of three ‘sub-profiles’. First comes the threat profile.
Here an assessment of potential damaging risks is made. After this
an ‘impact profile’ is created. This takes the threat
profile and considers how much ‘pain’ would be felt
by the business should individual risk events occur. Finally, a
‘gap profile’ is created. This reflects the current
defences that are in place to protect the business against its risks
and highlights areas of weakness where additional defences will
Once a risk profile has been created the next
step is to understand how these risks inter-relate, this is termed
dependency modelling. When a risk event occurs its effects spread
throughout the business until they reach ‘barriers’
which prevent the risk effects continuing. The propagation of effects
is due to the interdependency of processes, people and systems.
The gap profile identifies weak points and the dependency model
shows how exposed the company is to particular threats. Without
this knowledge the business has no framework with which to make
quantified and informed decisions about the types of protective
measures that need to be established.
Keep abreast of technology developments
Business continuity technology is developing at a rapid pace and
the options can be extensive. This is an area where specialist advice
can be very helpful, depending on the confidence that you can place
in the knowledge of your own technicians. Traditional solutions
such as recovery centres have been joined by myriad high availability
solutions. The business continuity manager can not be expected to
have an expert knowledge of all the available solutions but he/she
should keep up to date with the general developments in the market,
so that an intelligent judgement can be made on the options presented
by the expert advisors.
Outsourcing is seen by many organisations as an effective way of
passing responsibility for non-core business functions to third
party specialists. IT related functions are often prime candidates
for outsourcing; for many companies these are non-core activities
- they are not key revenue generating areas. The mistake that some
companies make is in equating ‘non-core’ with ‘not-critical’.
In outsourcing non-core activities you may still be handing over
responsibility for mission critical activities to third parties.
Outsourcing does not absolve you from the responsibility for managing
all your mission critical risks.
The first vital element in protecting the mission
critical assets managed by your outsourcer is the contract agreed
between the two parties. The majority of outsourcing contracts will
include a business continuity clause, but it is vital that this
is not just a ‘box-ticking’ exercise. The contract must
deal with specifics, not generalities and this will not be a quick
process. As in all things relating to business continuity, you need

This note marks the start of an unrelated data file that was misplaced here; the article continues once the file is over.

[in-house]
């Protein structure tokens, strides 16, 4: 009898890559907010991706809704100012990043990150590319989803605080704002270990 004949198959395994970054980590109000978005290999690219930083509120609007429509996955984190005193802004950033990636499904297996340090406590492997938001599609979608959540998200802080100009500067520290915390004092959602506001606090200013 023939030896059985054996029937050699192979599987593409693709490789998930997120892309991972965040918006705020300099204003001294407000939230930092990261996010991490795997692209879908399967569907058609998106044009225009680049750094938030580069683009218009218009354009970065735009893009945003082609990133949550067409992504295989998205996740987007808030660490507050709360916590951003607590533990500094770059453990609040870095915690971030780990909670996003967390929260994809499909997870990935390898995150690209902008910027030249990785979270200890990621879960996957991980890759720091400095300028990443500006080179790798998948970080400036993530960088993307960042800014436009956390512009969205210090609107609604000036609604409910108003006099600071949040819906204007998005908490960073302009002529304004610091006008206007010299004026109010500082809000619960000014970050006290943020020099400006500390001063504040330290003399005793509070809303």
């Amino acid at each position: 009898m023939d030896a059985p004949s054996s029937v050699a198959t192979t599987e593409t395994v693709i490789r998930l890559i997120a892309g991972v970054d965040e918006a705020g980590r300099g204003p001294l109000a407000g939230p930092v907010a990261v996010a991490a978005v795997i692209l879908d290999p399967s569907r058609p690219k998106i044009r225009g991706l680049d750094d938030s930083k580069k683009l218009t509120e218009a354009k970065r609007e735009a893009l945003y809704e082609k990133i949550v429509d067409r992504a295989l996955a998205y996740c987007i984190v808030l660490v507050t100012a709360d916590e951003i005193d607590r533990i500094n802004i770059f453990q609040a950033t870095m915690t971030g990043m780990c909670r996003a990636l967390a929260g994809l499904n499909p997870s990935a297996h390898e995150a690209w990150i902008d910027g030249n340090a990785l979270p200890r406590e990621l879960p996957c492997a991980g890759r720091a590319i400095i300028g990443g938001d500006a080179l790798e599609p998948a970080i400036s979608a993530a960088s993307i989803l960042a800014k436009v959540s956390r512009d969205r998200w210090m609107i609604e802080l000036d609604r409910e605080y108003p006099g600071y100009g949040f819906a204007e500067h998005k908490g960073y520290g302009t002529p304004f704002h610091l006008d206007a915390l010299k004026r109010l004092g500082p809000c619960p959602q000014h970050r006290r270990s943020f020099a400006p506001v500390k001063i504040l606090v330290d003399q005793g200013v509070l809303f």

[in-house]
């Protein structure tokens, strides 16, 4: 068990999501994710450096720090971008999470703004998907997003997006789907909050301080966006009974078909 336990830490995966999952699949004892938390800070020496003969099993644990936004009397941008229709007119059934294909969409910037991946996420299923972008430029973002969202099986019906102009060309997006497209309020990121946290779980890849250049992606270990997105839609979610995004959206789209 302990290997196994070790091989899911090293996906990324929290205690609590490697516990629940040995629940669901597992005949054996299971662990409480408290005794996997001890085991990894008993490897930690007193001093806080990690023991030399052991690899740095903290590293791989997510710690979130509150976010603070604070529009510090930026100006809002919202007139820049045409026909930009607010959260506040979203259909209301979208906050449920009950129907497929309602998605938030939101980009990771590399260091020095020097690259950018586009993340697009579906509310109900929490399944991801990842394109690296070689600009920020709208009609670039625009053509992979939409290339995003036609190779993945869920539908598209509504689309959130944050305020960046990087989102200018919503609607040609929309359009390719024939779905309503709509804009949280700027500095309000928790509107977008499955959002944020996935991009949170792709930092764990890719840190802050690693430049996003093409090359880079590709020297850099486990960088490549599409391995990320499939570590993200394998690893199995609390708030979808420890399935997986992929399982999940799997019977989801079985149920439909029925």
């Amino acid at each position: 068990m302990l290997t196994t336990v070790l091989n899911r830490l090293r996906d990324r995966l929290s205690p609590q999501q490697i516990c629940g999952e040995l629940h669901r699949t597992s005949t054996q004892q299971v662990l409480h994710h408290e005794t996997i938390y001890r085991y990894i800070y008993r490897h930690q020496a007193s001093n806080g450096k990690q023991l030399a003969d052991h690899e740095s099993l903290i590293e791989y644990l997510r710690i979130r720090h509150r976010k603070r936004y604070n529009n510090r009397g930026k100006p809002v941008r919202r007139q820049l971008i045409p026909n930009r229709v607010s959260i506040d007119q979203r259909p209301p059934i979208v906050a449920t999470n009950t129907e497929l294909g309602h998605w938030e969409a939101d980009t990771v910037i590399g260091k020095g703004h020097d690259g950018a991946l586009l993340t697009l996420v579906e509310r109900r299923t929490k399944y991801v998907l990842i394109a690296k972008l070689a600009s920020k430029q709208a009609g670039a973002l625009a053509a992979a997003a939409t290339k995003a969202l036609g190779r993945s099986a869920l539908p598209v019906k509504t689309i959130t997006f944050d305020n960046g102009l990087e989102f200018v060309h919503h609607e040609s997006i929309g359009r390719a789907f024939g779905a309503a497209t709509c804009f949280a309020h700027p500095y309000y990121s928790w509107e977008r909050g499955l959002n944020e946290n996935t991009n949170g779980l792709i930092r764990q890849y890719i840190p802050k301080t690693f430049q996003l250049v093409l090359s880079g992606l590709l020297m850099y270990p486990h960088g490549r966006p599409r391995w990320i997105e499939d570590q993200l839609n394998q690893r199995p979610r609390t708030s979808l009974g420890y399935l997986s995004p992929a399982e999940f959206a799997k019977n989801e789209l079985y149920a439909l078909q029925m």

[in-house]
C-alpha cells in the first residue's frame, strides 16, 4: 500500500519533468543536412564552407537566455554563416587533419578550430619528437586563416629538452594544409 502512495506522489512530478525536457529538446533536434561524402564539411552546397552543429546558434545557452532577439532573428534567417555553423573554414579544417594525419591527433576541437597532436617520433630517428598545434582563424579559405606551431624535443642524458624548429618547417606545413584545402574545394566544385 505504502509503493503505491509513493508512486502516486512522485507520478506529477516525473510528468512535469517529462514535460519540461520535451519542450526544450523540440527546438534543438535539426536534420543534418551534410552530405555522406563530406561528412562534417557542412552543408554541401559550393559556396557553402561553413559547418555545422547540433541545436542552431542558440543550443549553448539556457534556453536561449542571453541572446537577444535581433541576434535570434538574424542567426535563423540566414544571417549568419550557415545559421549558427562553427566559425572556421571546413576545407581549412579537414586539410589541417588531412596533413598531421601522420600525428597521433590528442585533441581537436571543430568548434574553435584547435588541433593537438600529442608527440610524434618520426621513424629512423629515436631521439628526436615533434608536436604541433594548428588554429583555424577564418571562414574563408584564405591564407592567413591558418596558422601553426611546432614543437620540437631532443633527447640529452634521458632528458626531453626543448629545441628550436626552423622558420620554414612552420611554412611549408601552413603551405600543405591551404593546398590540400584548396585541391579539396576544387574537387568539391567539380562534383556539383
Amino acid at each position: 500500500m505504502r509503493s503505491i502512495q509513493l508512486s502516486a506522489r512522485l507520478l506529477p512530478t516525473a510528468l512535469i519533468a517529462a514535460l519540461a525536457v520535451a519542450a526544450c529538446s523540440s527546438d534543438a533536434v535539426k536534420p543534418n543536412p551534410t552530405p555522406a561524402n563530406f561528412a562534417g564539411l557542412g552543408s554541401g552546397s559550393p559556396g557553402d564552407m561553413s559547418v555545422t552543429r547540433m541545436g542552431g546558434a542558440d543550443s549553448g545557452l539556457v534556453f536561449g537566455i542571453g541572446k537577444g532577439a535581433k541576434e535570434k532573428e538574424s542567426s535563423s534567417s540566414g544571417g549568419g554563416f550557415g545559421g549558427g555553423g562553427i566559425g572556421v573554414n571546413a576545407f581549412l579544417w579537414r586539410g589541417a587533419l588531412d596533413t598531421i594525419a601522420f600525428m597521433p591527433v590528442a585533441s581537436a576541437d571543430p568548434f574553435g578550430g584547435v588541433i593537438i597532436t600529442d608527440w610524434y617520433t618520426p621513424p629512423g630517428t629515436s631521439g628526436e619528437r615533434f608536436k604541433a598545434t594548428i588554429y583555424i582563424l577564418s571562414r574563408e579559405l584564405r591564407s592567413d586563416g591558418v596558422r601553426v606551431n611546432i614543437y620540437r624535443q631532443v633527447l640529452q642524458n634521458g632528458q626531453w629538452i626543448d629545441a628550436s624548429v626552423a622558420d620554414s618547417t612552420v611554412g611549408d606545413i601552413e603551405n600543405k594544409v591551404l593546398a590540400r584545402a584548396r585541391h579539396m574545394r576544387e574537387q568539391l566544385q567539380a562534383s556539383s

to go back to the risk assessment and analysis. You will be aware,
from having conducted these, of the critical risks which could impact
upon the business function that you are outsourcing. For each of
these the contract must ensure that the outsourcer is aware of the
nature of the risk and agrees to take responsibility for managing
it. The contract must also specify what mitigation steps will be
taken. Recovery time objectives (RTO) –the amount of time
by which the business process in questions needs to be operational
again following an outage - should be built into the contract, with
provisions for legal liability should the RTO not be achieved.
Outsourcing contracts tend to be long term,
therefore, over the contract period, the risk profile of the outsourced
business function is likely to change. This must be taken into account
in the contract. Periodic risk assessments need to be conducted
and the responsibility for handling these needs to be made clear.
Will the outsourcer manage these or will your company? If new risk
controls are required who will implement and pay for these? Who
will take the decision to stand-down risk control measures that
have become defunct and are no-longer needed?
At this stage in the contract writing process you may find the outsourcer
starting to lose interest in winning your business! However, this
is not the time to compromise – it is vital that your mission
critical risks are fully protected and if the outsourcer is unable
to guarantee this in the contract then you are talking to the wrong
It is also important that you are dealing with
an outsourcer that is prepared to be transparent in terms of the
business continuity provision for their own mission critical risks.
Have they a fully documented, adequately resourced and frequently
tested business continuity plan? If so, you would be wise to conduct
a comprehensive audit of this. If they decline this request for
reasons of ‘company confidentiality’ you really must
consider refusing to work with this company. Your company’s
survival is more important than another’s confidential information.
If the trust is not there to allow this vital audit, is the outsourcer
really a suitable partner to be working with?
All the above is unlikely to make you popular
with your contracts and legal departments and will probably add
additional costs to your outsourcing agreement. But to fail to address
these issues is to fail to protect your organisation.
David Honour is editor of Continuity Central.
This article was first published in Enterprise
12th December 2003 •Region: Worldwide•Type:
Article •Topic: IT
Rate this article or
make a comment - click